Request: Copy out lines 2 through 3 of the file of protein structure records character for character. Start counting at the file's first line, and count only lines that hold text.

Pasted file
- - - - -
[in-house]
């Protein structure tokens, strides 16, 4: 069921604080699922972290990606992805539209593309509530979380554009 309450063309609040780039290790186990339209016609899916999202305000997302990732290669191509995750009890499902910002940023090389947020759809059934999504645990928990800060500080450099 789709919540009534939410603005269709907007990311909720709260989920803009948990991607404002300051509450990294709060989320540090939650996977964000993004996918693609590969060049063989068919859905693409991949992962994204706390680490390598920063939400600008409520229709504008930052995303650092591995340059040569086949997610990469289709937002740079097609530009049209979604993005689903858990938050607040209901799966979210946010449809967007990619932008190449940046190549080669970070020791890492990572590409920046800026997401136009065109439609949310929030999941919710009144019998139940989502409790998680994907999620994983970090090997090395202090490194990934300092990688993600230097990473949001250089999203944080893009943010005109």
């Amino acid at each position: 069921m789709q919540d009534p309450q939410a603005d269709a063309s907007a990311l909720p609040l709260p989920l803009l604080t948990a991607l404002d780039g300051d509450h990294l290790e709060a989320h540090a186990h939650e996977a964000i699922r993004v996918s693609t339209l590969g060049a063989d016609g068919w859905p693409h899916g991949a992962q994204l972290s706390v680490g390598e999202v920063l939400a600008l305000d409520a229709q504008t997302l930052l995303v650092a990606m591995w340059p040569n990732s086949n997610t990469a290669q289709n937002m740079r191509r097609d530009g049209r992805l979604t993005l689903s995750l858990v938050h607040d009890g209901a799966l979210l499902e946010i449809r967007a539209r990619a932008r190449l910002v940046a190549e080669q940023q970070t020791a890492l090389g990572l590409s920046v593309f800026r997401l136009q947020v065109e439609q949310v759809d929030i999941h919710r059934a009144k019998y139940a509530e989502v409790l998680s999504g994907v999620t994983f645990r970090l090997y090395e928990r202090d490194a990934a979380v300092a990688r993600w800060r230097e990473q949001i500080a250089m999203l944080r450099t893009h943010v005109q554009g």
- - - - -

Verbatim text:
């Protein structure tokens, strides 16, 4: 069921604080699922972290990606992805539209593309509530979380554009 309450063309609040780039290790186990339209016609899916999202305000997302990732290669191509995750009890499902910002940023090389947020759809059934999504645990928990800060500080450099 789709919540009534939410603005269709907007990311909720709260989920803009948990991607404002300051509450990294709060989320540090939650996977964000993004996918693609590969060049063989068919859905693409991949992962994204706390680490390598920063939400600008409520229709504008930052995303650092591995340059040569086949997610990469289709937002740079097609530009049209979604993005689903858990938050607040209901799966979210946010449809967007990619932008190449940046190549080669970070020791890492990572590409920046800026997401136009065109439609949310929030999941919710009144019998139940989502409790998680994907999620994983970090090997090395202090490194990934300092990688993600230097990473949001250089999203944080893009943010005109």
């Amino acid at each position: 069921m789709q919540d009534p309450q939410a603005d269709a063309s907007a990311l909720p609040l709260p989920l803009l604080t948990a991607l404002d780039g300051d509450h990294l290790e709060a989320h540090a186990h939650e996977a964000i699922r993004v996918s693609t339209l590969g060049a063989d016609g068919w859905p693409h899916g991949a992962q994204l972290s706390v680490g390598e999202v920063l939400a600008l305000d409520a229709q504008t997302l930052l995303v650092a990606m591995w340059p040569n990732s086949n997610t990469a290669q289709n937002m740079r191509r097609d530009g049209r992805l979604t993005l689903s995750l858990v938050h607040d009890g209901a799966l979210l499902e946010i449809r967007a539209r990619a932008r190449l910002v940046a190549e080669q940023q970070t020791a890492l090389g990572l590409s920046v593309f800026r997401l136009q947020v065109e439609q949310v759809d929030i999941h919710r059934a009144k019998y139940a509530e989502v409790l998680s999504g994907v999620t994983f645990r970090l090997y090395e928990r202090d490194a990934a979380v300092a990688r993600w800060r230097e990473q949001i500080a250089m999203l944080r450099t893009h943010v005109q554009g």